Within a minute of starting, director Lynn Ramsay's You Were Never Really Here has already established its disorienting tone. There is a man suffocating as the editing cuts around the sparse plot. It's a violent film, but not one that relishes the kill. Instead, it chooses to be like the scene that follows. As the hit man named Joe (Joaquin Phoenix) walks down a dark alley, he is assaulted. For Ramsey, this is probably the most apt way of describing the movie. Not only is it tough to understand the story, but it's assaulting the senses, creating a deeper understanding of trauma better than any film of the past decade. It's a visceral, disjointed experience that makes more sense as it falls further into fantasy. It's more than a story of one hit man rescuing a little girl named Nina (Ekaterina Samsonov). It's about stopping the cycle of violence, no matter how futile that cause may be.
The plot structure is unconventional, much like Joe's regular life. In spite of never getting direct clues to his deeper personality, a lot of surface clues give a sense of his psychology. His mother seems neglectful, his profession requires him to be solitary and spry, and he keeps having flashbacks to one disturbing argument of his parents. To try and make sense of it would put the audience one step ahead of Joe. Instead, there is a need to live in that uncertainty, trying to justify the violence done upon the youth. What Ramsay understands above all else is that this isn't going to be convenient. There will be horrific moments perfectly edited throughout the film like a jump scare. A person who is traumatized doesn't have the luxury of escaping their demons. They show up when you least want them - much like Joe's missions throughout the film.
Another tool that Ramsay incorporates is the music, which mixes another excellent Jonny Greenwood score with retro pop tunes, such as "I've Never Been to Me" by Charlene. Greenwood's work in particular is electric, at times breaking up its demonic strings with a palpitating heart-attack, sometimes even destroying the rhythm entirely. At times it can be melancholic, dragging, and schizophrenic. In spite of its seeming lack of focus, it captures the anxiety of a man unsure of his life. It's esoteric, poetic, and way different from his collaborations with Paul Thomas Anderson. Instead, it works against the pop tunes that hide any emotional weight underneath upbeat melodies and vapid tunes. It all services as a call to Joe, something that is annoying and impossible: you must feel better. You must overcome this trauma and live a normal life.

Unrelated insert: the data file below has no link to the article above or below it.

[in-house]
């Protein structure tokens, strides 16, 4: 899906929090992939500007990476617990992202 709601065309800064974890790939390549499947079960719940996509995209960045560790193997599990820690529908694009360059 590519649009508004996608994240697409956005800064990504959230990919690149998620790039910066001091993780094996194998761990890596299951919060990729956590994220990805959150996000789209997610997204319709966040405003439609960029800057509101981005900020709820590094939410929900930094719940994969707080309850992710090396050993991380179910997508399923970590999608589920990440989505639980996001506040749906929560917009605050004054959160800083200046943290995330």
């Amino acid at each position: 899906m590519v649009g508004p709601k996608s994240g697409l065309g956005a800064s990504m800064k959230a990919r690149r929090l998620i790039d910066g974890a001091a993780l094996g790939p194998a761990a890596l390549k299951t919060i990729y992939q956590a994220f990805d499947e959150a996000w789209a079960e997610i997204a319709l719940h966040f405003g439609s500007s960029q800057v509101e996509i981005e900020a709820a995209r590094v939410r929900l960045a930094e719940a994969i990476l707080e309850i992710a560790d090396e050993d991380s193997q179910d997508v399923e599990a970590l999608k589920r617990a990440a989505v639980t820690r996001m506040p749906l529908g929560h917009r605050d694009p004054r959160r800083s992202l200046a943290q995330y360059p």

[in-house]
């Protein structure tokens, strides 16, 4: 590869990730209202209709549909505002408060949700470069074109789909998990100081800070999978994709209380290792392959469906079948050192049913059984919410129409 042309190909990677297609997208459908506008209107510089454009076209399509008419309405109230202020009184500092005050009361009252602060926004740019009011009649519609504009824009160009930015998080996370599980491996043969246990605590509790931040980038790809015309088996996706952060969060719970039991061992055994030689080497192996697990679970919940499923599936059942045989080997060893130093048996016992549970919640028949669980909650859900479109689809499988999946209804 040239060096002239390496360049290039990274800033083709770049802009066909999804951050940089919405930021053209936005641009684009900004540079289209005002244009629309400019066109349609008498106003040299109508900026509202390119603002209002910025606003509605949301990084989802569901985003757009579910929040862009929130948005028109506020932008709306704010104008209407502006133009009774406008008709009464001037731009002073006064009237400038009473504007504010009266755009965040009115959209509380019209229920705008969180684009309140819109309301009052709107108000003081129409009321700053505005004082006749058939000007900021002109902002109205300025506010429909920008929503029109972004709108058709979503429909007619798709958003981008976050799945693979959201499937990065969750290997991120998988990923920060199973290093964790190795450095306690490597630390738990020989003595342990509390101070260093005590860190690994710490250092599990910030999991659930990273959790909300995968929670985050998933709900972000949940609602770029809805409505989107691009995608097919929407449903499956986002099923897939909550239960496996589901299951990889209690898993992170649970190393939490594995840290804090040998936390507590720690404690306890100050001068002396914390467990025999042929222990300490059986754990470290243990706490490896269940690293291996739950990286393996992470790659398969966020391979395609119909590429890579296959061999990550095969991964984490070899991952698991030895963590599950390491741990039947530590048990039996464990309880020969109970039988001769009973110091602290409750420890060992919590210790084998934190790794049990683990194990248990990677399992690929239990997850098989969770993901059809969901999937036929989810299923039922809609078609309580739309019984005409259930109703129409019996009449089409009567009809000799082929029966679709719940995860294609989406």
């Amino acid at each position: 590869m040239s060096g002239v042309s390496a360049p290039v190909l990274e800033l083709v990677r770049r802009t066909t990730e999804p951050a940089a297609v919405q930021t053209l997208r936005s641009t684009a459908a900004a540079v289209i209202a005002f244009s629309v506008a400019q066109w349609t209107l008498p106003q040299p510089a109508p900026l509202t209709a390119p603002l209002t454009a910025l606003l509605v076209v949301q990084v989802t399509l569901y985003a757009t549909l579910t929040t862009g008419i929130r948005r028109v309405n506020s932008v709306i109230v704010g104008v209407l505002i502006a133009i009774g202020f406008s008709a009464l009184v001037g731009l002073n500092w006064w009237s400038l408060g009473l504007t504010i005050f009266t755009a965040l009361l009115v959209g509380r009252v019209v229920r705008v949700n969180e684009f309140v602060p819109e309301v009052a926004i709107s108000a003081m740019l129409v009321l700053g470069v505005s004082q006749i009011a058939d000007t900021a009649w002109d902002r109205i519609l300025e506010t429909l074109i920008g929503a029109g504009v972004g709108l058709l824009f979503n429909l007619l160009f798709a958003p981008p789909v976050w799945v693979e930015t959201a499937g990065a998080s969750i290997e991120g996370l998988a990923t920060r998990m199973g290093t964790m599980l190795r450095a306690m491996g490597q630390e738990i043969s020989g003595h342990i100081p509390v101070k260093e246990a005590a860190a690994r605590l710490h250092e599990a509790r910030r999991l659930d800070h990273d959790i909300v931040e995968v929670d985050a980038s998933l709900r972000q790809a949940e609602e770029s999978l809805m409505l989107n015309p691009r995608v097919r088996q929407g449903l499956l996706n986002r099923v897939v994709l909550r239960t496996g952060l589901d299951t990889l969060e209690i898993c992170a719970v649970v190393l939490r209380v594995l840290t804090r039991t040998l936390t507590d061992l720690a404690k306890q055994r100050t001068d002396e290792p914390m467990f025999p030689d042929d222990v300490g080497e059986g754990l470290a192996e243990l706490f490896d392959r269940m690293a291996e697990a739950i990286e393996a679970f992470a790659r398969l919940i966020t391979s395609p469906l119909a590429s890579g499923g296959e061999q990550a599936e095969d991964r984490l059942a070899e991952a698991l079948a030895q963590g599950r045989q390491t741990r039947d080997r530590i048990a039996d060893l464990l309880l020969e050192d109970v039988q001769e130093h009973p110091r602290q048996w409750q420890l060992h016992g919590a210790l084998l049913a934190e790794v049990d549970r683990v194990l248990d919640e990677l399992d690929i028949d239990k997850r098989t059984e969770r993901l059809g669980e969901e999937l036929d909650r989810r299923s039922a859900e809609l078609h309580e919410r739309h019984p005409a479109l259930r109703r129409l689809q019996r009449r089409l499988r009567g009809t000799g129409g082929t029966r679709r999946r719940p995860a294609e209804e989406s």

Joe's life is far from normal by the time he gets to the crux of the story. It's one of the only parts that doesn't feel like a nightmare floating dead in the lake. It's when he meets Nina: a young woman stuck in her own cycle of trauma. In that way, they're kindred spirits. Without saying it, Joe applies his mantra to the experience. She must feel better. She must overcome this trauma and live a normal life. In spite of the slipshod approach that Joe has to rescuing her, he is the superhero in a gritty story. The only thing is that he's worn down by a variety of issues, including the grief that he has saved Nina, but he hasn't saved Nina. It's a trap that becomes impossible to escape, and it becomes clear as the discordant pop continues to sound uncomfortable next to the frowning protagonist.
The film is a meditative study of an emotional experience that is uncomfortable, scarring, and often impossible to capture on film. It has been done in a literal sense, but Ramsay becomes one of the few to capture it on a metaphysical level, putting the viewer into the experience head first, causing any headaches, heartbreak, and confusion to channel through them before Joe understands what happens to him. It's a challenging film, and one that proves why Ramsay should've made more films between We Need to Talk About Kevin and this. She is a purveyor of the visceral, and in the process understands something universal better than any medical doctor ever could say in a TED talk. It feels real, even if it feels heightened and dreamlike. It's a film that feels like everything could've been fixed if Joe had been hugged as a child. Everyone in the film likely could've had that, too. Instead, the tragedies continue on.
You Were Never Really Here is a revelation of cinema, capturing an intensity in a singular emotion better than any mainstream film. Ramsay tears apart basic conventions in favor of an experience, and in the process elevates the themes to something brilliant. Phoenix is great as usual, with Greenwood's score also being the equivalent of shaking an active telephone wire loose over water. It all is a bit rattling, creating an uncertainty that will make the viewer get lost in thought, possibly even their own experiences with anxiety. It's a powerful film, and one that is likely to get flack for its lack of "story" by regular audiences. The only issue is that the story is there. It's not where you look, but it's where you sense the pain and struggle is within the frame. It's powerful stuff, and hopefully the start of more regular Ramsay masterpieces of psychological exploration.